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Project Name Data (Last Modified On 7/19/2013)
 

Flora Data (Last Modified On 7/19/2013)
Family EBENACEAE
Contributor F. WHITE
Description Trees, shrubs or rarely suffruticose from a woody rhizome, without milky sap; heartwood sometimes black; indumentum usually of simple, unicellular, setose, strigose, or sericeous hairs, but multicellular glandular, unicellular bibrachiate, and multicellular peltate hairs sometimes present. Leaves usually alternate, rarely opposite, exstipulate, entire, the epidermal cells papillose in some species, mostly in those with a glaucous lower epidermis. Flowers actinomorphic, hypogynous, unisexual, but often with well-developed staminodes or pistillodes, solitary, fasciculate, cymose or rarely in false racemes or panicles; calyx gamosepalous, entire to deeply lobed, sometimes closed in bud, otherwise with open or imbricate aestivation, always persistent in fruit and often accrescent; corolla gamopetalous with contorted aestivation, shortly to deeply lobed, rotate, urceolate, salver- shaped or sausage shaped, often constricted at the throat; stamens 2-100+, epipetalous or borne on the receptacle, the filaments usually short and flattened, the anthers lanceolate or sagittate, often 2 or more arising from a single filament, usually dehiscing by lateral slits, rarely by apical pores, the connective well developed, often larger than the anthers, often apiculate or rostrate; ovary syncarpous, 2-5 or more carpellary, the carpels 2-ovulate, usually completely or partly divided by a false septum, rarely unilocular, the ovules pendulous from the apex of the locule, the styles distinct or basally connate, less often more or less completely united, the stigmas usually large, fleshy and irregularly lobed. Fruit a berry, rarely tardily dehiscent; seeds large; endosperm abundant, hard, some- times ruminate; embryo relatively small, straight or slightly curved, the radicle well developed, the cotyledons flat, oval, foliaceous, usually emergent, either persistent and photosynthetic or fugaceous and non photosynthetic.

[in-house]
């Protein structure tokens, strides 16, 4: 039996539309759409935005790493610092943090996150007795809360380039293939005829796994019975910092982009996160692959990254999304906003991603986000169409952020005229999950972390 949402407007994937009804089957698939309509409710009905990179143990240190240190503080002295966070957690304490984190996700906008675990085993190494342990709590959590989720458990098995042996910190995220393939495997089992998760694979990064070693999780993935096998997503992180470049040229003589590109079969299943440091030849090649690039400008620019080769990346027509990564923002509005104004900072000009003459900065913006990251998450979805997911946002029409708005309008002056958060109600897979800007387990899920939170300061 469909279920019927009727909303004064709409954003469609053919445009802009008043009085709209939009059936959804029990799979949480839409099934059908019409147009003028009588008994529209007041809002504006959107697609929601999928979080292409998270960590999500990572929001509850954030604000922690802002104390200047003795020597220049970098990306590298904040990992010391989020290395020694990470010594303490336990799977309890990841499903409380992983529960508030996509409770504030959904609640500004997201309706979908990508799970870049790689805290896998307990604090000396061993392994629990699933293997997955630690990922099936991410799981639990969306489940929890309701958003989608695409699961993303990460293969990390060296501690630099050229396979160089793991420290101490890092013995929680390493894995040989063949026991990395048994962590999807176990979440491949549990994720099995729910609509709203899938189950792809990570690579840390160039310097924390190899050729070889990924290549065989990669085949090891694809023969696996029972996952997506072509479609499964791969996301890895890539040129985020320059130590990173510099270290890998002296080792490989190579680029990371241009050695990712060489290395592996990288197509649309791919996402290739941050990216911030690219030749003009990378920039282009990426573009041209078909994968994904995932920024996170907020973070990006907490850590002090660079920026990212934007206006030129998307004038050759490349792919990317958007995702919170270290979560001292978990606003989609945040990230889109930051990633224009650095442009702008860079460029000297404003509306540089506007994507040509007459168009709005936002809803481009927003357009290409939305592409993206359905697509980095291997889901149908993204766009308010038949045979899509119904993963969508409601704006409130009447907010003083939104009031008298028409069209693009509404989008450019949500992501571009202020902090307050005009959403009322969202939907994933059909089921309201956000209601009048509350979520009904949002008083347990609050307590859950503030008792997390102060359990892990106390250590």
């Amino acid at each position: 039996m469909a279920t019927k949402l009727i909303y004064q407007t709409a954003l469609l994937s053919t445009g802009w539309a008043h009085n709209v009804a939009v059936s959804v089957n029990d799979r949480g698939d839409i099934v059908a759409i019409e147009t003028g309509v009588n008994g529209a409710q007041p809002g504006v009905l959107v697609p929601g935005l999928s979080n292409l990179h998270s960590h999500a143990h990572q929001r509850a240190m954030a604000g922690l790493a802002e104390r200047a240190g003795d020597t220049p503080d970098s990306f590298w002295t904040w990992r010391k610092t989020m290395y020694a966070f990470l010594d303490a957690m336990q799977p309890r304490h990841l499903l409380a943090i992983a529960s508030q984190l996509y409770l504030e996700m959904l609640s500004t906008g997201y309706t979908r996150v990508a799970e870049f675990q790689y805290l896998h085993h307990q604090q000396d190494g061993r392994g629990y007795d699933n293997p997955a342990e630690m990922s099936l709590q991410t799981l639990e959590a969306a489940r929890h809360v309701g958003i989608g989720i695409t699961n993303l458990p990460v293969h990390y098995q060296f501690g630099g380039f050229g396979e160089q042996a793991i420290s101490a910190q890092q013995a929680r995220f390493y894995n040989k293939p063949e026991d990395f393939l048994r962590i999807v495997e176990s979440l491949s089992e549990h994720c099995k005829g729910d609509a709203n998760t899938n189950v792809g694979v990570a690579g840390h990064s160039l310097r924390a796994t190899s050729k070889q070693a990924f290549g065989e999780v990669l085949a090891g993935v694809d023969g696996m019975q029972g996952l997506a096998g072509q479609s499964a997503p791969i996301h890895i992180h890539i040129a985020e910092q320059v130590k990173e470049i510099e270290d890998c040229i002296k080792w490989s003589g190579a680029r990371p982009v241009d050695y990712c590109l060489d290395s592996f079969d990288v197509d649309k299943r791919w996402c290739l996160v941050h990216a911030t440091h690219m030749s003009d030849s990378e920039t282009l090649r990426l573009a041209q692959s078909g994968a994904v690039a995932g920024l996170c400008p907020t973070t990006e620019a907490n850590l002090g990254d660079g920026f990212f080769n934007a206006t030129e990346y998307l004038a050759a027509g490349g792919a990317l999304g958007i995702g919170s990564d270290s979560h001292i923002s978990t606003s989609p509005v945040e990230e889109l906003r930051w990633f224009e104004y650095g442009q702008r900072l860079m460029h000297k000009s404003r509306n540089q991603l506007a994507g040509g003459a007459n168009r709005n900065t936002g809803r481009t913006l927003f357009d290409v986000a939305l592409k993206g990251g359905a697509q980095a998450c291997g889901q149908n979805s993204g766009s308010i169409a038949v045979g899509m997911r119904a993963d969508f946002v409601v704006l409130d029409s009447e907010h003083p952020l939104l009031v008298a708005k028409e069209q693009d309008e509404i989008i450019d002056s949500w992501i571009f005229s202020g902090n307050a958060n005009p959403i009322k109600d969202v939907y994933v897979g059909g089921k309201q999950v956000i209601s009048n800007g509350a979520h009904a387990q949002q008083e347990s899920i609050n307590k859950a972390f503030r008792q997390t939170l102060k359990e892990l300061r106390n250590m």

Habit Trees, shrubs
Distribution The Ebenaceae is a family with 2 genera; Euclea Murr. with a dozen species is confined to Africa, and the pantropical Diospyros has ca. 80 species in America, 94 on the African mainland, ca. 100 in Madagascar, and ca. 200 in tropical Asia and the Pacific
Note It shows only feeble penetrations into temperate latitudes and is poorly represented on tropical mountains. Among Panamanian families the Ebenaceae appears to be most closely re- lated to the Sapotaceae, from which it differs inter alia in the articulated, uni- sexual flowers, biovulate carpels with apical placentation, bitegmic ovules, the small hilum of the seed, and the absence of latex. The number of floral parts in Ebenaceae is very variable, both between and within species. The unripe fruit is very astringent but the ripe fruit of most species is edible, though in a few species it is used as a fish poison. The whole fruit is usually the unit of dispersal but it seems that in D. salicifolia individual seeds with adherent pericarp are removed by birds or small mammals while the fruit is still attached to the tree. The Central American species D. digyna has been planted in many parts of the tropics for its edible fruit. Diospyros blancoi A. DC., a native of the Philip- pines which also has an edible fruit has been planted in a few places in Panama. It is much better known under the illegitimate name D. discolor Willd. Our knowledge of Panamanian Ebenaceae is very incomplete and more col- lecting is needed. No species is represented in herbaria by complete material. In this account 4 species are provisionally given specific names. All four are widespread and variable, and the Panamanian representatives are somewhat different from their relatives elsewhere. Further work may lead to the recognition of distinct subspecies. The descriptions of the flowers of D. dig yna, D. salicifolia, and D. artanthifolia (in part) are based on non-Panamanian material.
Reference Hiern, W. P. 1873. A monograph of Ebenaceae. Trans. Cambridge Philos. Soc. 12: 27-300. Howard, R. A. 1961. The correct names for "Diospyros ebenaster." J. Arnold Arb. 42: 430-435.
 
 
 
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